For nearly two weeks, Barcelona, Spain, was not only the capital city of Cataluña, but also the
capital city of the textile world. Three main events shared the spotlight with one another: the
annual conference of the International Textile Manufacturers Federation, (ITMF), from Sept. 19 to
20, 2011; the World Textile Summit the day before ITMA 2011, featuring keynote speaker Kofi Annan,
former secretary-general of the United Nations (UN); and ITMA itself, which took place for the
first time in Barcelona, from September 22 to 29.
One can say that ITMA Europe confirmed its importance as the number-one performance show of
the global textile machinery industry. The extended chapters are an indication of the trend toward
verticalization in the textile industry. This development was confirmed by the presence of new
exhibitors mainly from the fiber/yarn and fabric sector as well as finishing.
Exactly 100 years ago, the first ITMF conference took place in Barcelona. At this year’s
event, under the motto “New Paradigms in the Global Textile Industry,” it was quite fascinating to
see that those in the inner circle of the global textile industry are changing their minds about
their businesses and the future of the planet. These thoughts were inconceivable at the same event
some 10 years ago. Shortages of water, food and power; and reduced wastewater were just a few of
the topics discussed and presented in Barcelona. Nick Earlam, chairman of Plexus Cotton Ltd.,
United Kingdom, mentioned that cotton is heavily in competition with food and crops such as soy or
corn. “Food before fiber,” he said, becomes very important, mainly for the Third World. The
population grows and people need food. Recently the world welcomed the 7 billionth global citizen.
Earlam predicted that cotton will be much more expensive in the future.
Other lecturers emphasized the importance of sustainable production, using key expressions
such as more productivity per unit area of land, optimized use of chemicals, and improved fiber
quality and processing. Natural fibers are competing heavily with man-made fibers, some people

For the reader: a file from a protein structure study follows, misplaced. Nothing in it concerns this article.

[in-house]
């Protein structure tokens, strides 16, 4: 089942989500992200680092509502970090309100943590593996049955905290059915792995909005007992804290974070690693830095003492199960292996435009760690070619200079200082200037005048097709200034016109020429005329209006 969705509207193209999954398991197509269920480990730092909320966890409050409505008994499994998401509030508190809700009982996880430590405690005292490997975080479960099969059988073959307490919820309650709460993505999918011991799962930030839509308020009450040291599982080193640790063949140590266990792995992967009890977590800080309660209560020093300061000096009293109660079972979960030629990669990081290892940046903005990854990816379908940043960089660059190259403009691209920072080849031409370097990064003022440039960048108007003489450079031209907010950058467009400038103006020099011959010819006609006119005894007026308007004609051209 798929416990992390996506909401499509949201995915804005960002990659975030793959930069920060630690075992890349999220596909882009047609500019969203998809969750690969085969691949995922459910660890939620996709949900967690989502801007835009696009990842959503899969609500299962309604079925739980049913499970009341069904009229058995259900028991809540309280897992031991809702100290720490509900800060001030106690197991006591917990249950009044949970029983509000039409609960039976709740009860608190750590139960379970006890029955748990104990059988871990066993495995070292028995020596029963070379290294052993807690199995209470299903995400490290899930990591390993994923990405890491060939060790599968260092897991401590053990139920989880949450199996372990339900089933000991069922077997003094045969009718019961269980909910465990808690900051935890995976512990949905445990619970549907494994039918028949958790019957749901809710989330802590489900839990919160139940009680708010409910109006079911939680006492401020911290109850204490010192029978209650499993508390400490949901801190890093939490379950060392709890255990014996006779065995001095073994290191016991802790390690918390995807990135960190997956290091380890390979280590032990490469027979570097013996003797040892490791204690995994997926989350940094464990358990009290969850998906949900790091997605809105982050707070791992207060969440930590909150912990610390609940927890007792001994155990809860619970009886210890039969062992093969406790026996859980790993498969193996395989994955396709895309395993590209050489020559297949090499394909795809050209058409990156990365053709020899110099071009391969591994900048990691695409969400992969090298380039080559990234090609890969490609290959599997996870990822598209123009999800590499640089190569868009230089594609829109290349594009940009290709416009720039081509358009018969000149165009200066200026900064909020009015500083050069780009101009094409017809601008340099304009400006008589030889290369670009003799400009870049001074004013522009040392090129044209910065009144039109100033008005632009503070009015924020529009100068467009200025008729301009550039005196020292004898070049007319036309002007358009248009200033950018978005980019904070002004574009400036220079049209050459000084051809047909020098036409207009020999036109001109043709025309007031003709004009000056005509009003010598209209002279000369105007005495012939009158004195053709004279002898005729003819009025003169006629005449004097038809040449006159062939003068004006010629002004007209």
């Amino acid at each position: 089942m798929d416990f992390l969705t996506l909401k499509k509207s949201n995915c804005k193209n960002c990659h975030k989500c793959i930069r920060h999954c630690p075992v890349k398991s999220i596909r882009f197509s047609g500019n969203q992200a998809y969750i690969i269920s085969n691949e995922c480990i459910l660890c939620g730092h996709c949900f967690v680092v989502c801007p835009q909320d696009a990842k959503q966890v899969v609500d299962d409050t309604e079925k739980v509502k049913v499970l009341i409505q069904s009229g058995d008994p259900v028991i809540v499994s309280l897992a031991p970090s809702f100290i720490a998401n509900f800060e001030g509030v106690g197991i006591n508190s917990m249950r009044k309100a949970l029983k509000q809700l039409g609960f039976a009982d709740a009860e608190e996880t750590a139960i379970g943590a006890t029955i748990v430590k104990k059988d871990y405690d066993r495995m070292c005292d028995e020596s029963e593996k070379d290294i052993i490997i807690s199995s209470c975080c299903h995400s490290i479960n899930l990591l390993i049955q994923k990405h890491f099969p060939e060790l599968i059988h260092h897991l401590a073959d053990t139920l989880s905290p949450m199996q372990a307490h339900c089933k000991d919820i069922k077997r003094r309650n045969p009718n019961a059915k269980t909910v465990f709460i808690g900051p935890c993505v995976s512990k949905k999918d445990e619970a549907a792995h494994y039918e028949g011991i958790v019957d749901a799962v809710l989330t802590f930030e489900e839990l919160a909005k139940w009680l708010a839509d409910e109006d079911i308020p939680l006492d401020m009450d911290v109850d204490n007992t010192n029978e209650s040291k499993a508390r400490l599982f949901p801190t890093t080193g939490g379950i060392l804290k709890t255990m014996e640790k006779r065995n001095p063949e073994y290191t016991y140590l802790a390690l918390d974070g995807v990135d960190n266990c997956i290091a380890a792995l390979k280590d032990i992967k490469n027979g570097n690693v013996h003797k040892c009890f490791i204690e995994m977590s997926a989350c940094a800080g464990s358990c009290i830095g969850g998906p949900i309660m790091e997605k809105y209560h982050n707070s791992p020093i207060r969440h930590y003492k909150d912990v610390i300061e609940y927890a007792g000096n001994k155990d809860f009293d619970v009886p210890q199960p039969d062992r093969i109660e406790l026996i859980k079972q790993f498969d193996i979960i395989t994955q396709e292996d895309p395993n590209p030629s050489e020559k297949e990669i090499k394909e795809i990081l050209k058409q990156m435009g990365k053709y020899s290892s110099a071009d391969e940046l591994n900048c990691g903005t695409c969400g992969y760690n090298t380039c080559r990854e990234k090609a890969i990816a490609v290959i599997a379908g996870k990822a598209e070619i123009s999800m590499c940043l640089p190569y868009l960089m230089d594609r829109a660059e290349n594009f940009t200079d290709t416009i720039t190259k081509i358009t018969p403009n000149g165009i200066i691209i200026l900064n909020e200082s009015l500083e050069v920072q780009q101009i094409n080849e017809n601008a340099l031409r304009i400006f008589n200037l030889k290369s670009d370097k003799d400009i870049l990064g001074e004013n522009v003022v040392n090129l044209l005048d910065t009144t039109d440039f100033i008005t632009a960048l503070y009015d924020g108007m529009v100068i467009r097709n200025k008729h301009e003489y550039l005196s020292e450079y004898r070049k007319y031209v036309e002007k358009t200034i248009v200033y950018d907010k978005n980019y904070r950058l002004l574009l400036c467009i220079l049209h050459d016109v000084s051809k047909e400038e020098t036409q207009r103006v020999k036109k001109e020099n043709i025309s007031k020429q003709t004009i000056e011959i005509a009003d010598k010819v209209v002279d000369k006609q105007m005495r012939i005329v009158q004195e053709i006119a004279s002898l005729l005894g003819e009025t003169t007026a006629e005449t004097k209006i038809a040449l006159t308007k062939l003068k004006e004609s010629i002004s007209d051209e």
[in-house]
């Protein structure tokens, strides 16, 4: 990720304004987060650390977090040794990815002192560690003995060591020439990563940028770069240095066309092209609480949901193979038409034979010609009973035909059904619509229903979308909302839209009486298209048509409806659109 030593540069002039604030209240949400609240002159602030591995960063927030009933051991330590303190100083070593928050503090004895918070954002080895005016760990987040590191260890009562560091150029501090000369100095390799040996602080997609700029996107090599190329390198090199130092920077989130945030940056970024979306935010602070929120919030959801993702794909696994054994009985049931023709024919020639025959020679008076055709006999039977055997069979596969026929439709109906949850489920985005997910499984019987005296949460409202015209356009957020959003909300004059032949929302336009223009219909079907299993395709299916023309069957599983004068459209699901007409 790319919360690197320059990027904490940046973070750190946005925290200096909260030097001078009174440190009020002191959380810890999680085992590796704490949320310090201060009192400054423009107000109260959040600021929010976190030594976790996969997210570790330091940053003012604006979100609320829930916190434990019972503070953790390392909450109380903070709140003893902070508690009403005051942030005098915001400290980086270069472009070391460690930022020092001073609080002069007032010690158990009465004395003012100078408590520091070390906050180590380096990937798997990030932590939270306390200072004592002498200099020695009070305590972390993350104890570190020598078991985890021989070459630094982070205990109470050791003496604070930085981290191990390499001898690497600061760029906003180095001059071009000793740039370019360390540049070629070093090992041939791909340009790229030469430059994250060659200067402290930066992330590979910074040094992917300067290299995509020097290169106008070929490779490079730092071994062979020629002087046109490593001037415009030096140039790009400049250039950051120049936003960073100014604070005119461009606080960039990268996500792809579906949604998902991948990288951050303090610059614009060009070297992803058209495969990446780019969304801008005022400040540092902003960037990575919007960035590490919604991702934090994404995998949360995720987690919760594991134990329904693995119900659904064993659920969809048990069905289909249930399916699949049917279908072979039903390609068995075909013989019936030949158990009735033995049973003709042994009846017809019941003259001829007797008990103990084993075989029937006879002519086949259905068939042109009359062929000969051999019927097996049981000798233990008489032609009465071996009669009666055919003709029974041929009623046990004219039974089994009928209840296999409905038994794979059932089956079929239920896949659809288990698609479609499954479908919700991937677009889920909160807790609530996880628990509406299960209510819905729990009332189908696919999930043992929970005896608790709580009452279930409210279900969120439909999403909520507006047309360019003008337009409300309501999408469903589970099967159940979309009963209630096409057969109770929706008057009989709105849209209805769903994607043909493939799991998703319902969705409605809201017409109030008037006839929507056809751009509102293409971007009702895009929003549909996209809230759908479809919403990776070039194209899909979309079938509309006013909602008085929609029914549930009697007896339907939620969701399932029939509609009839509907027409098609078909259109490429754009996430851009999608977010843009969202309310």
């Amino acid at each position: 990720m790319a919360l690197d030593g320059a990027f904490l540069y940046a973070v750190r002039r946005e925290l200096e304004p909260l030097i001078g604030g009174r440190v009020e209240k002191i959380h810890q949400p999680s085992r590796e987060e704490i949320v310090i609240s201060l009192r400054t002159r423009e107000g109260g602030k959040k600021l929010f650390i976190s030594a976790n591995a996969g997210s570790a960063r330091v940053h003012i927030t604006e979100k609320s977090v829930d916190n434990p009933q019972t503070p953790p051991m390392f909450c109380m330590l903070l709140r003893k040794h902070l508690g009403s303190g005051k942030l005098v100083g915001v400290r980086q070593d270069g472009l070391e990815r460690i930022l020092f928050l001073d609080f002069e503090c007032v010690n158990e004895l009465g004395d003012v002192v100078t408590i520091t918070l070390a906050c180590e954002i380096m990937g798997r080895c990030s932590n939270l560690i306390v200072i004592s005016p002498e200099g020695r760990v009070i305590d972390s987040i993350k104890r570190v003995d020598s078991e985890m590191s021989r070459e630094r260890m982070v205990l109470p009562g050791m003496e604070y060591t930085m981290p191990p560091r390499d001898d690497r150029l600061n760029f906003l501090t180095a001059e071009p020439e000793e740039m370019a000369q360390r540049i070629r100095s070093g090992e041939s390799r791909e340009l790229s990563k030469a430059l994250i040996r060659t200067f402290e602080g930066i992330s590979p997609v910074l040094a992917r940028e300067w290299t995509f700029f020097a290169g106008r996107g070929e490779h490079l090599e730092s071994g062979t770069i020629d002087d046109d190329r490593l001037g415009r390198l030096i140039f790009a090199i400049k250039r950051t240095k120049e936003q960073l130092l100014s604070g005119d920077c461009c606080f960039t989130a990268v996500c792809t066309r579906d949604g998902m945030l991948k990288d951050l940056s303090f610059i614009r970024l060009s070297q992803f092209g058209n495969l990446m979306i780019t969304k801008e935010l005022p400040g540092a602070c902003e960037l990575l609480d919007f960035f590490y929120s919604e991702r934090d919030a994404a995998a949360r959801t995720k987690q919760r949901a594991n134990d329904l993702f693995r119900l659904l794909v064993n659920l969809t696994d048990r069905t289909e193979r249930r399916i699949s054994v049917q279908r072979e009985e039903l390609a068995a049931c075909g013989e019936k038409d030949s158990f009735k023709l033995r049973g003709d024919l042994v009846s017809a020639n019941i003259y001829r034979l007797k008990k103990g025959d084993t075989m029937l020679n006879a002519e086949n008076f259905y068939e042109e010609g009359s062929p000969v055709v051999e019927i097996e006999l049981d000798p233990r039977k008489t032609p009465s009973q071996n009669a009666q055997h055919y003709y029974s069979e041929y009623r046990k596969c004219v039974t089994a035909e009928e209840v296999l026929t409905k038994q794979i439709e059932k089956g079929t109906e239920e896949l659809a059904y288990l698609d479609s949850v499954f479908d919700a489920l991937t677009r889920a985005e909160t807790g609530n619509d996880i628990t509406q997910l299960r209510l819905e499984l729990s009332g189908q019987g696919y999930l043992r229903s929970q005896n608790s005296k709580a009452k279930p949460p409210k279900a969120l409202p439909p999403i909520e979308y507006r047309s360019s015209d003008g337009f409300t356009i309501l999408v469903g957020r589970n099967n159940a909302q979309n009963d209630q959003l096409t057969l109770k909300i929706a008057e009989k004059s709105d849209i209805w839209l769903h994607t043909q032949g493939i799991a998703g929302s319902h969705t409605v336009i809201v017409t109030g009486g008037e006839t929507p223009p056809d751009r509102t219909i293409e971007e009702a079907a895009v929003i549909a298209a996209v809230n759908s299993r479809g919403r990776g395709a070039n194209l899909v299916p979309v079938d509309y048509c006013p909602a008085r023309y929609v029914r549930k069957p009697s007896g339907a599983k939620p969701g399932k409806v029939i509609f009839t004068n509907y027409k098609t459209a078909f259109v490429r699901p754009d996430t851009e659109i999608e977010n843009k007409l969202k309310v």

said, but this could be the wrong point of view. Different applications require different fiber
materials. If they go together and combine their advantages, the natural fiber world will survive
in the long run. And, said one speaker, in today’s world of connectivity, nongovernmental
organizations (NGOs) are becoming more important to deal with. They can ask instantly the following
questions: Why is a product developed? How is it produced? Where is it produced? If a company can’t
answer these questions in the near future, they will be in trouble. NGOs can mobilize millions of
people right away through the Internet.
World Textile Summit
The day after the ITMF conference, the first World Textile Summit took place. Of course,
everybody was waiting for the highlight of this event: former UN Secretary-General Kofi Annan, who
served from 1997 up to 2006. For many thousands of years, Annan said, textiles have been on the way
to globalization. “We are all in the same boat, even in a cruise ship, and we have to take care for
our planet,” he added. He called on the leaders of the textile industry to take responsibility for
their jobs and their people. Welfare is the key to a better world, not poverty. “Doing good is good
for the business,” he said.
Annan mentioned the old statement that the cotton industry is responsible for 25 percent of
all pesticides used on this planet. This provoked intense opposition from the cotton industry